When you are listening to it that much, how do you keep from getting tunnel vision? I find when I spend too much time doing something, I have no clue what it is anymore.
Yes. Definitely. It happens a lot, and it happens kind of fast for me. I only have a six hour mixing day in me anyway. Some people can stay in the studio until the song is finished, but for me there are really diminishing returns to a certain point, where I have to step away from something. I think that’s one of the reasons why the mixing phase took so long. Sometimes I had to step away from a song for a few days if I’d reached the point where everything sounded terrible. Then I’d start over, or make a major change of some sort.
When I reach the editing stage of writing, I’m almost mournful to be so removed from the experience of whatever I was writing about that it becomes just technical choices. Do you feel that sense of loss?
Mm. With this particular record it felt a little bit like a continuum, like it was all one thing, the writing and the arranging and the mixing. It felt like a thought that wasn’t complete until it was done, so even cutting things out felt like an extension of when I’m writing lyrics, where a line might be the placeholder, and then I find what feels to me to be the perfect word or revision that makes it more musical or conveys meaning more clearly. In a way, cutting things musically and adding things musically, doing the editing that comes with the mixing process, to me feels like the same thing.
This is blowing my mind! Do you remember any of the things that you let go of?
Well, I cut a whole song.
It was having a diluting or weakening effect, I think. It was approaching but not reaching the thing I wanted it to be, and it was pulling focus away. It was also a bit of a stretch harmonically; it didn’t totally work in this pattern I was setting up. It kind of worked, I could justify it, but it was a weak link, harmonically speaking.
Are there any remnants of it in the other songs?
There’s a lyrical remnant. A lot of the record has this binary thing, where ideas are set up in opposition to each other and create a tension. There’s a key lyric, in the last song on the record, “Time, as a Symptom,” a lyric, “I was wrong, it pains me to say I was wrong. / Love is not a symptom of time, time is a symptom of love.” That’s in reference to the establishing claim that was made in the song that was cut. But it seemed unnecessary because it was all in there already, it was redundant in a way.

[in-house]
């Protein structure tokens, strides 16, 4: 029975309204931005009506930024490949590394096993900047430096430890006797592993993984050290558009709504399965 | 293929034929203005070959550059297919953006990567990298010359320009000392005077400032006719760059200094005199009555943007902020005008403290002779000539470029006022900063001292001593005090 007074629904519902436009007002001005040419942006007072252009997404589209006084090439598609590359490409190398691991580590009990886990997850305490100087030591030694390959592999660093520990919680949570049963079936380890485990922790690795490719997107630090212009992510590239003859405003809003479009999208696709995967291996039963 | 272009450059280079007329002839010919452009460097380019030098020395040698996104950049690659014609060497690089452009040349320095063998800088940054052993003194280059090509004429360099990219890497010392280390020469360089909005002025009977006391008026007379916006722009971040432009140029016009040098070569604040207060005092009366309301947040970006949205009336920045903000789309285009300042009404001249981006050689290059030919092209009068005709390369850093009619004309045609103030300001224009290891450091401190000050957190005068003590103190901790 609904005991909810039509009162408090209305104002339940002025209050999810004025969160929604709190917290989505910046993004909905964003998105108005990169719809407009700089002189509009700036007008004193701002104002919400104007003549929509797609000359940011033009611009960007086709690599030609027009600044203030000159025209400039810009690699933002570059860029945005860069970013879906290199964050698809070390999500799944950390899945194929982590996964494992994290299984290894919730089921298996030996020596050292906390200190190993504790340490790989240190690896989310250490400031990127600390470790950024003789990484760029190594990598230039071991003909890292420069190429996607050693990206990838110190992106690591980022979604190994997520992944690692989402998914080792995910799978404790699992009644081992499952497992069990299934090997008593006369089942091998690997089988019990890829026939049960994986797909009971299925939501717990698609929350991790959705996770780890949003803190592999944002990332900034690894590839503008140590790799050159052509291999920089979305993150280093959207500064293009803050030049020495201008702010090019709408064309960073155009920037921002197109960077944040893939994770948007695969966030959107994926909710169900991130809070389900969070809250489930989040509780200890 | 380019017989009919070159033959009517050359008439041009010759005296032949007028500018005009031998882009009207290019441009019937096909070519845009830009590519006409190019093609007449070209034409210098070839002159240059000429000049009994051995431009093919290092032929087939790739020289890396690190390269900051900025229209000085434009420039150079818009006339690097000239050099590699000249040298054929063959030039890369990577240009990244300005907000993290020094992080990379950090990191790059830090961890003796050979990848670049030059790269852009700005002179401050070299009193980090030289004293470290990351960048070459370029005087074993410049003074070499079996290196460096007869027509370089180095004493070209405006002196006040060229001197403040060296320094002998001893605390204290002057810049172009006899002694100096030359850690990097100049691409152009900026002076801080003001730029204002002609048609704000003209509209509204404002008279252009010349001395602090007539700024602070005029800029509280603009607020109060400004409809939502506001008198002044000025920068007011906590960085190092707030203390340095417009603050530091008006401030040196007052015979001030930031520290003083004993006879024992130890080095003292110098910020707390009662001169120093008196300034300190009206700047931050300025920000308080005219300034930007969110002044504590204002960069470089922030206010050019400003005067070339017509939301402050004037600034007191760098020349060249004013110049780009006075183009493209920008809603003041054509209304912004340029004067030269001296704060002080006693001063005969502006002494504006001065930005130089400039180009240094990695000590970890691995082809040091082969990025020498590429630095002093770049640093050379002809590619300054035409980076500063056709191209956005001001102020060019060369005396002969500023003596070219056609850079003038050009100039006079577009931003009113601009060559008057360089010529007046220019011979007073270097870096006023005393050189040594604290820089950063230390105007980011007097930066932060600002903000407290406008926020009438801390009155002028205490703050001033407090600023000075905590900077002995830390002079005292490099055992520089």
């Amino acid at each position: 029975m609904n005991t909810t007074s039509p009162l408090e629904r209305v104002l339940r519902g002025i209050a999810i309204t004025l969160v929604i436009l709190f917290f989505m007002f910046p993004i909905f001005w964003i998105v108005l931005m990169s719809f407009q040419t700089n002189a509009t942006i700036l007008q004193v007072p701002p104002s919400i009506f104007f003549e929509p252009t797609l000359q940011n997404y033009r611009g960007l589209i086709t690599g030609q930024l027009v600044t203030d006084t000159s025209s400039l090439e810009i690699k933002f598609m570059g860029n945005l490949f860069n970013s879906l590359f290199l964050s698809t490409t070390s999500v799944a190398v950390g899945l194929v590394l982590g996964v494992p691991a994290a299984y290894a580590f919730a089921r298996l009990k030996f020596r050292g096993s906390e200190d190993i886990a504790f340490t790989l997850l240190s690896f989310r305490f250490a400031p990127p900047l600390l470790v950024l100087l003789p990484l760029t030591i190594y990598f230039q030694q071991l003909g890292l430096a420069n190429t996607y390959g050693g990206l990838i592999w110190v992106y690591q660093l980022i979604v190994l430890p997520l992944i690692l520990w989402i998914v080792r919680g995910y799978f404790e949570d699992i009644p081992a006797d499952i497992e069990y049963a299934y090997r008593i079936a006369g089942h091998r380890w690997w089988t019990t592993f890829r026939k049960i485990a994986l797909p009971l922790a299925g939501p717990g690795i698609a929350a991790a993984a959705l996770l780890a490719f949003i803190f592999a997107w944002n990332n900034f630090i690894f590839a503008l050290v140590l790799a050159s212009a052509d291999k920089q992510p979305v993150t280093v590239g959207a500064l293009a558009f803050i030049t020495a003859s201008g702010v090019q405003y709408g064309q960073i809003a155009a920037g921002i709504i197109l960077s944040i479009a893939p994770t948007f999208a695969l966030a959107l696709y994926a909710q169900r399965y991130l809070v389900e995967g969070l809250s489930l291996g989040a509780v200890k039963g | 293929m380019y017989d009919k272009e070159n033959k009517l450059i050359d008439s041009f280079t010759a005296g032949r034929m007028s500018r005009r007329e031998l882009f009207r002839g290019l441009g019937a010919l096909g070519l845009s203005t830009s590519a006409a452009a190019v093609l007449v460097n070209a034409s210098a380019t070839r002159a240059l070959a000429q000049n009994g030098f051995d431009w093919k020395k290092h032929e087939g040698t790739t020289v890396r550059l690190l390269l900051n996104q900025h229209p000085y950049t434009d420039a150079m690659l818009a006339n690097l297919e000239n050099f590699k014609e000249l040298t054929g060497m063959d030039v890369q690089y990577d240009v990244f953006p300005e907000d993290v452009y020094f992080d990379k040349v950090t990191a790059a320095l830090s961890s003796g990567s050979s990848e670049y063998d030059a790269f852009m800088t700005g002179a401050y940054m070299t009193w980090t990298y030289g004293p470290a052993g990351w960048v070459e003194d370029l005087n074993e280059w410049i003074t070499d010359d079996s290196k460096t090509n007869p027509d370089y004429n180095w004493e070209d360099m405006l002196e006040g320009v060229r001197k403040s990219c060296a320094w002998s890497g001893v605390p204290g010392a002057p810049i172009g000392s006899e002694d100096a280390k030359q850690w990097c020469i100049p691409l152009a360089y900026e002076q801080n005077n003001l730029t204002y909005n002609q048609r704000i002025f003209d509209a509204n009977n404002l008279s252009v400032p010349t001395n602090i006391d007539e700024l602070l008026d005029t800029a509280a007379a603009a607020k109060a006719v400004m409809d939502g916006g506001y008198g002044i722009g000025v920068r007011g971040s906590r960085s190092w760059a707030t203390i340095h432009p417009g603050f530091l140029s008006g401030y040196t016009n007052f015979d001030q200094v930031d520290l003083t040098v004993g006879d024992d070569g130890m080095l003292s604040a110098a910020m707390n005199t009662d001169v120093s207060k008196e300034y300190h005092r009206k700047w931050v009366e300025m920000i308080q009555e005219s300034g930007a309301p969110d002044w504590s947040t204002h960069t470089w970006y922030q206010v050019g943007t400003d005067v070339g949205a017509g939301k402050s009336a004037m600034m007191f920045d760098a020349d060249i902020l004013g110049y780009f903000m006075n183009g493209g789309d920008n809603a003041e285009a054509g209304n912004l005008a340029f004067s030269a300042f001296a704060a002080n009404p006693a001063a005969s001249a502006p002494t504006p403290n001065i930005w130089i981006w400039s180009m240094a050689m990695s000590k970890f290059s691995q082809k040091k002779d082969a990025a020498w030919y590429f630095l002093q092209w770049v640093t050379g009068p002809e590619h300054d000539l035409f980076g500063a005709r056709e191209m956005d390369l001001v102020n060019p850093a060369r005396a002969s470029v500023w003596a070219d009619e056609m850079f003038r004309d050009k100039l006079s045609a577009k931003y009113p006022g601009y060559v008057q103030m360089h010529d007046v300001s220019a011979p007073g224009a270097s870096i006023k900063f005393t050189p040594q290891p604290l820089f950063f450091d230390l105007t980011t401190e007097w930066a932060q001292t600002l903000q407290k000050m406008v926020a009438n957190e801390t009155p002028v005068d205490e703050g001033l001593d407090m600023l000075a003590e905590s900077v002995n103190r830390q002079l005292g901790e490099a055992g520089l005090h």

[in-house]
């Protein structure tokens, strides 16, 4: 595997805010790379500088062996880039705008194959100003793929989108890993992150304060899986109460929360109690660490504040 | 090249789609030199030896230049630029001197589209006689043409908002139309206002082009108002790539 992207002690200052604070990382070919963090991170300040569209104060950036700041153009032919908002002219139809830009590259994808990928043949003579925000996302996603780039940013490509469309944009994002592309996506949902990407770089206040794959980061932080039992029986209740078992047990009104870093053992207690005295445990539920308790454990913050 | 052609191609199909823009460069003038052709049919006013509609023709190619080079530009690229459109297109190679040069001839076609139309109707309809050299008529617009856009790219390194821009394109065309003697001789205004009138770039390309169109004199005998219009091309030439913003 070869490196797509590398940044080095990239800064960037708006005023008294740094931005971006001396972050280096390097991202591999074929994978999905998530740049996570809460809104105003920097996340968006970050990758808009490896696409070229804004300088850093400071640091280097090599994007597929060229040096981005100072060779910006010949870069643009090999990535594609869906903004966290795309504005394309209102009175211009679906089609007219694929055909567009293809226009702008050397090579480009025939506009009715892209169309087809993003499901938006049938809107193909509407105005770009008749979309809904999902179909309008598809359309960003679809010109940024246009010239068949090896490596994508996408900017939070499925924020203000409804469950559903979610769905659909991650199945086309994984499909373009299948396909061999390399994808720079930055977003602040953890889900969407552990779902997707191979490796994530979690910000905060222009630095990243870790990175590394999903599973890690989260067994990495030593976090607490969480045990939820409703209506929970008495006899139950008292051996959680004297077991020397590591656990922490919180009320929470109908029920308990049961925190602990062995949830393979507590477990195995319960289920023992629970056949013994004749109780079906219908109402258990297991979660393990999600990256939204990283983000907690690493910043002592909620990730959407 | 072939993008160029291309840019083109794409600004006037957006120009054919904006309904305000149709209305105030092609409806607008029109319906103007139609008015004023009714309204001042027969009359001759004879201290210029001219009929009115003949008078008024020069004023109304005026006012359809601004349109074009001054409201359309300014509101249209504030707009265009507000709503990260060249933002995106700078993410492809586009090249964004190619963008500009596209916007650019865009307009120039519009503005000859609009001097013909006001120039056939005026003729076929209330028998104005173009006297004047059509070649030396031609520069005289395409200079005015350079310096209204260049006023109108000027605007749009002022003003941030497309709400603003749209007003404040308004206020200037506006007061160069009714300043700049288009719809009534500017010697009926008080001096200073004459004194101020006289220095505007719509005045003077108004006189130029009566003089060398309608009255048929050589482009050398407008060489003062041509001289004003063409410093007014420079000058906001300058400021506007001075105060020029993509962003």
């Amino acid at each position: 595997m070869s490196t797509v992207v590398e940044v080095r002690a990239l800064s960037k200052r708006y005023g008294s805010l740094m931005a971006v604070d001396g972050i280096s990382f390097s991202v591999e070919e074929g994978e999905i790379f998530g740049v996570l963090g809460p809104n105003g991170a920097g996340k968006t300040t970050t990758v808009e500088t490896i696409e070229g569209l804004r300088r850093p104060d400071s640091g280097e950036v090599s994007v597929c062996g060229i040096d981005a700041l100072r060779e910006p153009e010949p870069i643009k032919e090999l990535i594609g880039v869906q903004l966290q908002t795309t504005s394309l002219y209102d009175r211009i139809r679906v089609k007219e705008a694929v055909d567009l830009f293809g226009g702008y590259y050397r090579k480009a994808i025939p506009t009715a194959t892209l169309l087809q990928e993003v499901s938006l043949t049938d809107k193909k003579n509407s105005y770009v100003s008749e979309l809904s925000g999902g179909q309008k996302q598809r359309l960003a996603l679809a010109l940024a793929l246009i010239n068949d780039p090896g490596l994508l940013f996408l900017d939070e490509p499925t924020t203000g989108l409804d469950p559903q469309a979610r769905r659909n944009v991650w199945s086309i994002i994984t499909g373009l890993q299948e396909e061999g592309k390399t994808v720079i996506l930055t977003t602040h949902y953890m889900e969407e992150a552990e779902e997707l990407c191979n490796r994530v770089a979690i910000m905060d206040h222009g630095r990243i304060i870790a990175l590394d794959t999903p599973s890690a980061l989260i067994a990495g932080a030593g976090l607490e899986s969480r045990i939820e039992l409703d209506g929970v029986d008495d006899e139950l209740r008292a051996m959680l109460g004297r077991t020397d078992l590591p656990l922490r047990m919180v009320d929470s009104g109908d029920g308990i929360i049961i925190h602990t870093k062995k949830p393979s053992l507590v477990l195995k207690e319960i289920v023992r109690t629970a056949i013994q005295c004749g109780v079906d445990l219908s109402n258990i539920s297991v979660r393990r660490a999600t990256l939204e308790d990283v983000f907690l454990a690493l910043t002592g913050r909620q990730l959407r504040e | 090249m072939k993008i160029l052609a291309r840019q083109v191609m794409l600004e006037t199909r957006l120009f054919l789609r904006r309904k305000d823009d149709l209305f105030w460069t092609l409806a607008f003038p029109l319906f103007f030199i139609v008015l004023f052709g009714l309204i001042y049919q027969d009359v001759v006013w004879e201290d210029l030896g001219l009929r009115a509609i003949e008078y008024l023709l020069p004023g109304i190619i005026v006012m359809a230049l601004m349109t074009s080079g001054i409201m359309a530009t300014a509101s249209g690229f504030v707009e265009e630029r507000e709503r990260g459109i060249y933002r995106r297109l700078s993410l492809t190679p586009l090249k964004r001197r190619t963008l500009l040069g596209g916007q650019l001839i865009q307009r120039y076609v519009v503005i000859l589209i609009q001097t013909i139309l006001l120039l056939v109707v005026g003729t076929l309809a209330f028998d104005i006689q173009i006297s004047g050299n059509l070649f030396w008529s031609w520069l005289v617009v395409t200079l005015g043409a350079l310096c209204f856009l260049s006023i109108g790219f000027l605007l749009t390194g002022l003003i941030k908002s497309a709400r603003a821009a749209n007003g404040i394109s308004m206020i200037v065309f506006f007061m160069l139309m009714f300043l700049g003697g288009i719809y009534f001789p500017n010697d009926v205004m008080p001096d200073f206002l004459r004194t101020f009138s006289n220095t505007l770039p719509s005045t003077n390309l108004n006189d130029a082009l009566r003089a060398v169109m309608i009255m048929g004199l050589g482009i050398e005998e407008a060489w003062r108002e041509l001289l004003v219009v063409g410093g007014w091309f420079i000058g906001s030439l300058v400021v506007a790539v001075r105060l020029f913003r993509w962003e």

For a song layered with references, like “Sapokanikan,” do you have all of those allusions in a catalog, and they come out when you’re writing, or did you do specific research for the song?
I feel a little hesitant to use the word research because it’s such an academic word in a way, but whatever the process of reading in depth about something that’s prompted by the agitated curiosity surrounding a new idea [Laughs], I did a lot of that.
In many ways, your songs feel like short stories; a four-line verse alone can pack so much in: “When the sky goes pink in Paris, France / Do you think of the girl who used to dance / When you’d frame her moving within your hands, saying / “This I won’t forget?” Do you have a proclivity toward short stories? Who are some of your literary influences?
I do really love short stories, a lot. Especially when I was still in school, trying to figure out what I wanted to do in writing, I was definitely drawn to short story form. But they were still pretty crummy, they weren’t very good, they were almost there but—I do love trying to write short stories. As a reader, I think I probably read more novels, but I love short stories, too. I like John Updike short stories, I was reading those last year, he’s a good short story writer.
Are there any that you could trace to your work?
No, not Updike. Probably, uh…It’s possible something from a past record was connected to a short story I’ve read.
One of our readers, Catleya, said, “I know at art college you weren’t working with the same questions as your classmates. What would you say to an artist whose work and interests aren’t shared by her peers, who’s interested in things there isn’t space for yet, if you felt that way?”
That’s a very good question. I also should say, for me personally, I don’t know if my issue was that my interests weren’t shared by my peers. I think I was just shy enough that I didn’t explore whether or not my interests were shared by my peers. But it’s true that I didn’t see a path clearly before me outlining the specific thing I wanted to do. I was a college dropout, but my time in college was very helpful because the collection of things I was most interested in laid out, let’s say, a very clear network of thoughts creatively, that then it was up to me to connect.
Let’s see though, her question. I mean, I just went home and worked on what I was interested in. That’s the easy answer. But I was also interested in the other stuff, and I ended up using it all in some way or other. I’m doing a terrible job answering this question. Would you ask me one more time? I want to make sure I understand her question.